What is 'school refusal'? Experts and parents on what happens when your teen won’t — or can’t — go to school.

School refusal
“School refusal” is “anxiety-based school absenteeism,” and it’s a growing problem among adolescents, experts explain. (Ilustration by Nathalie Cruz for Yahoo Life)

“It started in sixth grade: First, it was a stomachache. Then it was problems with other kids.” That’s how a New York City mom (who requested anonymity) recalls the start of her daughter’s descent in what’s known among mental health professionals as “school refusal” — or “anxiety-based school absenteeism,” according to the country’s pioneering expert in the field, psychologist Christopher Kearney.

“Then, in seventh grade,” the mom continues, “that was it: suicidal ideations, being hospitalized briefly, then 10 days in a psych ward.”

Eventually, the family began to get a handle on the issues leading to her chronic absenteeism — anxiety, depression and ADHD — by enrolling her in a therapeutic private school. But then everything changed.

“COVID happened, and she plummeted,” the mom tells Yahoo Life. “She was just in bed all day, sleeping, with her computer screen open.” And that’s where she largely remains today, at 16, after a battery of unsuccessful interventions; in fact, she’s “barely” been to school in two years. “I tried kindness, love, harshness,” her mom says. “We don’t have any leverage: She’s already not getting allowance, and she doesn’t need anything when she’s in bed.”

Another mother, who also requested anonymity, tells Yahoo Life that her daughter, 17, has hardly gone to school either this past year. The administration has worked with her on a plan to get her in three days a week for a couple hours at a time. But still, the parent says, “she’s not keeping up with her work,” and has struggled with depression and social issues since middle school, which is when she started skipping classes. It was compounded by the pandemic, and now, though the girl has been accepted into one college for next year, her mom has doubts that she’ll be able to go.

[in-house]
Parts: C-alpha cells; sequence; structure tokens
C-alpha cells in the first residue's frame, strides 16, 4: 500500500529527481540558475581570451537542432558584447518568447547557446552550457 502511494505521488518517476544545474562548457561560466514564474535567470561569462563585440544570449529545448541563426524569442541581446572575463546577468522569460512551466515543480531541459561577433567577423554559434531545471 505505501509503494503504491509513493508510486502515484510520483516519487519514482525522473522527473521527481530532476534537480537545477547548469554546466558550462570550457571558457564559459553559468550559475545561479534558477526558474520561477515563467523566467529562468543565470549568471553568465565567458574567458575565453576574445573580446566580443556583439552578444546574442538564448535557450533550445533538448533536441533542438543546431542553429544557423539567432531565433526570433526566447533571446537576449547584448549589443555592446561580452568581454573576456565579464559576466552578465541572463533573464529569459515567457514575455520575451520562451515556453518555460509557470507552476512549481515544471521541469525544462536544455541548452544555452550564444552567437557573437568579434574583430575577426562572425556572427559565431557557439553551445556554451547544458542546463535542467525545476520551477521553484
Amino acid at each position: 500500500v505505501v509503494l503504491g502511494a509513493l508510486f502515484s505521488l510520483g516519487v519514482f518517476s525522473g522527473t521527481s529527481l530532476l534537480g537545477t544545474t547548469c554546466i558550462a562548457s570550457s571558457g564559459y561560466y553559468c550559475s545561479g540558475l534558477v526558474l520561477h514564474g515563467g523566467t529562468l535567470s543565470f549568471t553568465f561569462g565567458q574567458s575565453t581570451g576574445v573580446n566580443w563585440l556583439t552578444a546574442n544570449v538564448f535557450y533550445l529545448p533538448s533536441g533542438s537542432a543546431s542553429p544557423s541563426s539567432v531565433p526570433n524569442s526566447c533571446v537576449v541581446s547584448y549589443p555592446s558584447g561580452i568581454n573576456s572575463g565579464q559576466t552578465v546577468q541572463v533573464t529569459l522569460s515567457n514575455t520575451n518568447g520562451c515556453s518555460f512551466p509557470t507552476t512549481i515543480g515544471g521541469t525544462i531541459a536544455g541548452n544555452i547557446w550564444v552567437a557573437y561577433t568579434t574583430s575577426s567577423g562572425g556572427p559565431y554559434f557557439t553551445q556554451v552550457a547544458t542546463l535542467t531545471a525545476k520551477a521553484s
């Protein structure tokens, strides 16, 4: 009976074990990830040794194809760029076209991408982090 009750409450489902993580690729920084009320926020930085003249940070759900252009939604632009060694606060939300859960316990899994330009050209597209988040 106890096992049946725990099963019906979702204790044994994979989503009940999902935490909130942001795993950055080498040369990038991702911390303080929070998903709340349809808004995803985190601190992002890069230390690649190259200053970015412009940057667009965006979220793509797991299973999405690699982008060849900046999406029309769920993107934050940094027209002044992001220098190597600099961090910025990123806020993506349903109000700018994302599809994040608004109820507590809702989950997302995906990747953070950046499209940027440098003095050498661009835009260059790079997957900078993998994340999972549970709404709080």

Despite both families feeling isolated, they are far from alone, as school refusal is only becoming more and more common in children and teens, says Kearney, director of the University of Nevada Las Vegas Child School Refusal and Anxiety Disorders Clinic.

When a child experiences this, he tells Yahoo Life, attendance becomes impossible, or close to it, due to “emotional difficulties related to anxiety, worry, generalized anxiety disorder, separation anxiety and … also depression. It’s one subset of what we call ‘school attendance problems.’”

The issue affected an estimated 1% to 5% of students nationwide in the years before the pandemic. And now, between soaring rates of anxiety in youth and post-pandemic fallout, practitioners like himself are seeing school refusal more and more, he says.

“We’ve seen tremendous change — rates of anxiety and depression have skyrocketed, which was already true before the pandemic,” Kearney says. “But a lot of kids have not yet come back to school after the pandemic, and many districts are having trouble locating thousands of kids. It definitely had a devastating effect.”